Thanks! That works great!

Maybe this sort of goes against the whole idea but have you considered creating a second package, maybe `GnuplotSimple.jl`

, that wraps the necessary functionality to make basic plotting easier? I am starting to get the hang of all of this, and I’m sure there are shortcuts I don’t yet know about, but it does seem a bit excessive in terms of LOC to make even the easiest of line plots.

Something like

```
function gnuplot(x,Y; title="", xlab="", ylab="", labels="", grid=true, xr=nothing, yr=nothing, save=false)
# all the @gp stuff
# save commands if asked
end
```

for the really basic functionality?

Anyways, this is likely my main plotting package for now.

One of the main driving idea of **Gnuplot.jl** is indeed to save typing as much as possible, and you can already pass `x`

, `y`

and many of the keywords you mentioned directly to `@gp`

, e.g.:

```
@gp x y
@gp x y "w l"
@gp xlab="X" x y
@gp xr=[1,5] x y
```

I’m afraid that trying to be even more concise, may only result in a loss of generality…

In your case, no keyword is foreseen for terminal options and output file names, hence I guess you want to hardcode them in the function body to save typing. This is perfectly fine, but this would hardly be a general solution…

I understand. So maybe you could provide me with a hint then. Suppose I am plotting 3 lines, each against the same `x`

points, and I want to assign a label to each line. Let’s also say I want to plot from [0,1] only, and label each axis and the plot itself.

Do I need to write out

```
# setup
x = 0:0.05:2
y = x.^(1:3)'
# I won't count these lines against you :)
@gp "set grid"
@gp :- tit="The Example" xlab="My x" ylab="The y value" xr=[0,1]
@gp :- x y[:,1] "w l tit 'y1'"
@gp :- x y[:,2] "w l tit 'y2'"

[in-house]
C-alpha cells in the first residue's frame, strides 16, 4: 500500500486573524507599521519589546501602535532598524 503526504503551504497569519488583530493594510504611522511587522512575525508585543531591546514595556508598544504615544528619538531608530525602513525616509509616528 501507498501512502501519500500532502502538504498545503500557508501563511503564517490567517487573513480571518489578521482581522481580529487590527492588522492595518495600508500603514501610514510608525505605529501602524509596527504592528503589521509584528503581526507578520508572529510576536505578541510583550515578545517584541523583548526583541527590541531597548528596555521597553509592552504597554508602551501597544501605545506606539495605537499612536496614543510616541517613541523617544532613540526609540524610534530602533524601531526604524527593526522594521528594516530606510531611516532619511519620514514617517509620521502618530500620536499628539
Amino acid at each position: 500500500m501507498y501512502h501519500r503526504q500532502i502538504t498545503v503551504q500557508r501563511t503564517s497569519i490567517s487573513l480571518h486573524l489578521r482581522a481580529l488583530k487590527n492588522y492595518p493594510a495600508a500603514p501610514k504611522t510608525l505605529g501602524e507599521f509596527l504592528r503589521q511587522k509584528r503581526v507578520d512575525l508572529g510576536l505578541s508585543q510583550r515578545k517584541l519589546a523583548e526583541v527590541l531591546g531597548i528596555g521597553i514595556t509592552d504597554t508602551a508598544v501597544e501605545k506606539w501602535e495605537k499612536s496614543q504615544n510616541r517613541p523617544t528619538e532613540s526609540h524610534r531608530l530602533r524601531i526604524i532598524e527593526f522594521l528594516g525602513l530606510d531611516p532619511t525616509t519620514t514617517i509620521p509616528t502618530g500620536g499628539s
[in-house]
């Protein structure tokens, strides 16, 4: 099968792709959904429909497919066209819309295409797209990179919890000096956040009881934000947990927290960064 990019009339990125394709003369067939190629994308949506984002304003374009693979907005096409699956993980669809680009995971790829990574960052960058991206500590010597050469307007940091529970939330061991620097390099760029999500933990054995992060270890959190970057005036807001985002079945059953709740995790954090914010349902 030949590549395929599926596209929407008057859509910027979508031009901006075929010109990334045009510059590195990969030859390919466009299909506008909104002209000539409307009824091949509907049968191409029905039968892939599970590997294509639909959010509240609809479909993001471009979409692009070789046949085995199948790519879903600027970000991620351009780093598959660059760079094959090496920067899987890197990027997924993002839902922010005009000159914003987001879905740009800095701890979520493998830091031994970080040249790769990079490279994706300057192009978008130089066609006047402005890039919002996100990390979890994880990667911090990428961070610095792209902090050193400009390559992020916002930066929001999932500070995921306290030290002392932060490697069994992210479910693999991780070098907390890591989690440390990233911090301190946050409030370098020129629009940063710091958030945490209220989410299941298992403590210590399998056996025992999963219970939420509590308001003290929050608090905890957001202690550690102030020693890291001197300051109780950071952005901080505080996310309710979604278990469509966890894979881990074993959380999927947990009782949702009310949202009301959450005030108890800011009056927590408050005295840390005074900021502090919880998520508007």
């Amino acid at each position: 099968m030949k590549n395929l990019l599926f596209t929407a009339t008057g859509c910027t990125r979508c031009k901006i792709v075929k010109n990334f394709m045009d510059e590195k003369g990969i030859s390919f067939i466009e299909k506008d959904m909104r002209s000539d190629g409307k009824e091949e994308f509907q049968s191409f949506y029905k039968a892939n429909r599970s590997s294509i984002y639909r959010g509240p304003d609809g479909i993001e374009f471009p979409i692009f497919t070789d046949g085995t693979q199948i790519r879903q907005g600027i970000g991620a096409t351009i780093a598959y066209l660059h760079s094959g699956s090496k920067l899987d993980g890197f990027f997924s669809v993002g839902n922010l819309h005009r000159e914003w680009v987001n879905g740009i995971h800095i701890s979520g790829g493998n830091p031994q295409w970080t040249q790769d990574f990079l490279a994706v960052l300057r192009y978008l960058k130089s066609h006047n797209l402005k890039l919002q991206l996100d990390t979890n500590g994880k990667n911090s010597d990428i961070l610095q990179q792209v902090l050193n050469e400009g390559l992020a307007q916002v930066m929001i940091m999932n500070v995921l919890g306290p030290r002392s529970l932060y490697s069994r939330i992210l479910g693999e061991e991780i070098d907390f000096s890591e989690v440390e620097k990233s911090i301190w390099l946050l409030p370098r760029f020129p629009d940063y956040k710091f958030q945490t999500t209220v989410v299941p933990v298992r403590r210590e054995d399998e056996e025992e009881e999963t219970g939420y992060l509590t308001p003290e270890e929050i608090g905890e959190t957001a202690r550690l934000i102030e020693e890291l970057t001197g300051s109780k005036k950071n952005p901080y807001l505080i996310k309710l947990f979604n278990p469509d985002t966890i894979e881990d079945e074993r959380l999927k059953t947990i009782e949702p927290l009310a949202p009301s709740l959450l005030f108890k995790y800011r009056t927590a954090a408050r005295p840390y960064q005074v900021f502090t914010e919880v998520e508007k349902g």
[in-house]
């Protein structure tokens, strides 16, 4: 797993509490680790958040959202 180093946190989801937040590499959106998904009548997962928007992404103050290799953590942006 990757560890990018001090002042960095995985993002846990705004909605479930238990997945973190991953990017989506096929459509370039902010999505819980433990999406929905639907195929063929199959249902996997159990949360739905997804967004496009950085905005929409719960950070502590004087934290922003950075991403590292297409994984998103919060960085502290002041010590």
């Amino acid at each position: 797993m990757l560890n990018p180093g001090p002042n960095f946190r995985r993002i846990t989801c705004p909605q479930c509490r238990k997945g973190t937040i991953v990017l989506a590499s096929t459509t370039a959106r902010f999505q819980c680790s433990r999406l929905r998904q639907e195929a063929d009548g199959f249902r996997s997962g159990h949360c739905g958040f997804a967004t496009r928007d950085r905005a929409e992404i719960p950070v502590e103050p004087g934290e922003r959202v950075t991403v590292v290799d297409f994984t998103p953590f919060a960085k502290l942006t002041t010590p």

@gp :- x y[:,3] "w l tit 'y3'"
```

or is there a shorter way?

Also, to be clear, my suggestion dealt with cases like this example. Certainly, you could not wrap all functionality in a `plot`

function like that. But it is not often that you need to rapidly build plots that use all of the sophisticated features.

Yes, a shorter way (but hopefully still readable…) is:

```
@gp "set grid" ti="The Example" xla="My x" yla="The y value" xr=[0,1]
@gp :- x y[:,1] "w l t 'y1'" x y[:,2] "w l t 'y2'" x y[:,3] "w l t 'y3'"
```

Also, if you’re simply exploring data and don’t care about aesthetic details, you may simply type:

```
@gp x y[:,1] "w l" x y[:,2] "w l" x y[:,3] "w l"
```

Forgive me if I don’t find that vastly better than what I wrote

I think I’ll probably just write it up myself

Yes, of course!

Just consider that I don’t think you could get anything shorter with other plotting packages…

I started it here: https://github.com/tbeason/GnuplotSimple.jl

Have not done extensive testing, but it does work well enough for the stuff I’ve tried so far.

I stumbled upon your recipe example and thought it would work well if I built it off of that, so I did.

OK, now I got it! You want shortcut to plot the columns of the `Y`

matrix against the `x`

values.

Here’s how I would do it:

```
using Gnuplot
# Define an explicit recipe for this particular problem
function multiY(x::AbstractVector{Float64}, Y::AbstractMatrix{Float64}, labels=Vector{String})
out = Vector{Gnuplot.PlotElement}()
for i in 1:size(Y)[2]
plotspec = "w l t '$(labels[i])'"
push!(out, Gnuplot.PlotElement(data=Gnuplot.Dataset([x, Y[:, i]]), plot=plotspec))
end
return out
end
x = 0:0.05:2
y = x.^(1:3)'
@gp "set grid" tit="The Example" xlab="My x" ylab="The y value" xr=[0,1]
@gp :- multiY(x, y, ["y1", "y2", "y3"])
```

Yea! That is pretty much what I did, but I just fancied it up a bit, so that I can include everything in that single call. Feel free to steal it and improve it lol